The role of protected areas in mitigating human impact in the world’s last wilderness areas
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Human impact on the environment is evident across the planet, including its most biodiverse areas. Of particular interest is the impact on the world’s last wilderness areas, in which the largest patches of land relatively free from human influence remain. Here, we use the human footprint index to measure the extent to which the world’s last wilderness areas have been impacted by human activities—between the years 1993 and 2009—and whether protected areas have been effective in reducing human impact. We found that overall the increase in human footprint was higher in tropical than temperate regions. Moreover, although on average the increase was lower inside protected areas than outside, in half of the fourteen biomes examined the differences were insignificant. Although reasons varied, protected areas alone are unlikely to be ubiquitously successful in protecting wilderness areas. To achieve protection, it is important to address loss and improve environmental governance.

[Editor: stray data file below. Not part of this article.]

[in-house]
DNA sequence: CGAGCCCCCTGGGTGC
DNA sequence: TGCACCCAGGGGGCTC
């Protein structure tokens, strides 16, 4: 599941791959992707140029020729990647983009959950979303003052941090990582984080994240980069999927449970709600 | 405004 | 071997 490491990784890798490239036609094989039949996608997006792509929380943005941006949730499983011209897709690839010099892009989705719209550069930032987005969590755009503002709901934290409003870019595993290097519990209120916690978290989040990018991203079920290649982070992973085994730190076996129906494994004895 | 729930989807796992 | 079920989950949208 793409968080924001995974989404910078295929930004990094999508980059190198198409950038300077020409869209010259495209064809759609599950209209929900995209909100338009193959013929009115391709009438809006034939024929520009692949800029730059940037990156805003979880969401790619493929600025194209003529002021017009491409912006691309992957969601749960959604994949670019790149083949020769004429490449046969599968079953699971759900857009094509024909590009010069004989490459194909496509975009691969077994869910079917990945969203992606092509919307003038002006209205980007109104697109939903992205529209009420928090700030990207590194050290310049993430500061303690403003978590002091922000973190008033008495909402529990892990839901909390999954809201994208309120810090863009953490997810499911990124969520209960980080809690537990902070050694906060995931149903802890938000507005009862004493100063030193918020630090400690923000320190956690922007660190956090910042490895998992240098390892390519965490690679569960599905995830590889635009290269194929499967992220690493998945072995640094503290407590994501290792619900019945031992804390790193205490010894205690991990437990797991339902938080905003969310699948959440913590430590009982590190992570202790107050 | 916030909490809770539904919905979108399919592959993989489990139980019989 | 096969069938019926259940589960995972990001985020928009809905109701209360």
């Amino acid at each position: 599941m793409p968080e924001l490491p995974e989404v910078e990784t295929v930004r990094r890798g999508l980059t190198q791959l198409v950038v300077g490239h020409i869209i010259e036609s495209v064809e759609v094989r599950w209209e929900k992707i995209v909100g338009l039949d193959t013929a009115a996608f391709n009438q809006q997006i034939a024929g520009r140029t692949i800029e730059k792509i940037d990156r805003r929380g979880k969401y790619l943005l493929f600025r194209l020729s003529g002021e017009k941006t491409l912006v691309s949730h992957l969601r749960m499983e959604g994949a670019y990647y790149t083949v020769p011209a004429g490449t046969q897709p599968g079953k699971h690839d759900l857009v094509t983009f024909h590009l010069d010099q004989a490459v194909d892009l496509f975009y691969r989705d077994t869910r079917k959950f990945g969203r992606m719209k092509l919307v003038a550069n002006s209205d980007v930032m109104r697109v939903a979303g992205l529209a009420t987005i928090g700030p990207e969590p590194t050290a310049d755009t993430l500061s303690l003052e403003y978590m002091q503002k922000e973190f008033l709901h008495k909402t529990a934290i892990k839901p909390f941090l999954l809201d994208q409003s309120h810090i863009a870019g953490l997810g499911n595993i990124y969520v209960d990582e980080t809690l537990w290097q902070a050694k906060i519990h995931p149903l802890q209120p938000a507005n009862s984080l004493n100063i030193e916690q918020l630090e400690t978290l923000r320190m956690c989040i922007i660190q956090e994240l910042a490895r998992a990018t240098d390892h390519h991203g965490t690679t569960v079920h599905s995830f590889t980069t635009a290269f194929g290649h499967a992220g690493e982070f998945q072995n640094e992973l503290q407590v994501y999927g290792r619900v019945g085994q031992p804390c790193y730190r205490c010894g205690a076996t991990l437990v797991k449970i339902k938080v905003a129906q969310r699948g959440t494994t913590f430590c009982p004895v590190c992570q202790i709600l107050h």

KeywordsBiodiversity conservation Human footprint IUCN protected areas Last of the wild Terrestrial biomes
We are thankful to the researchers who have developed and made available the datasets we used in this study. We are also thankful to two anonymous reviewers for their constructive feedback. E.A. is also thankful to the Freeman Foundation and Furman University, in the United States, for a Grant supporting her stay in China.
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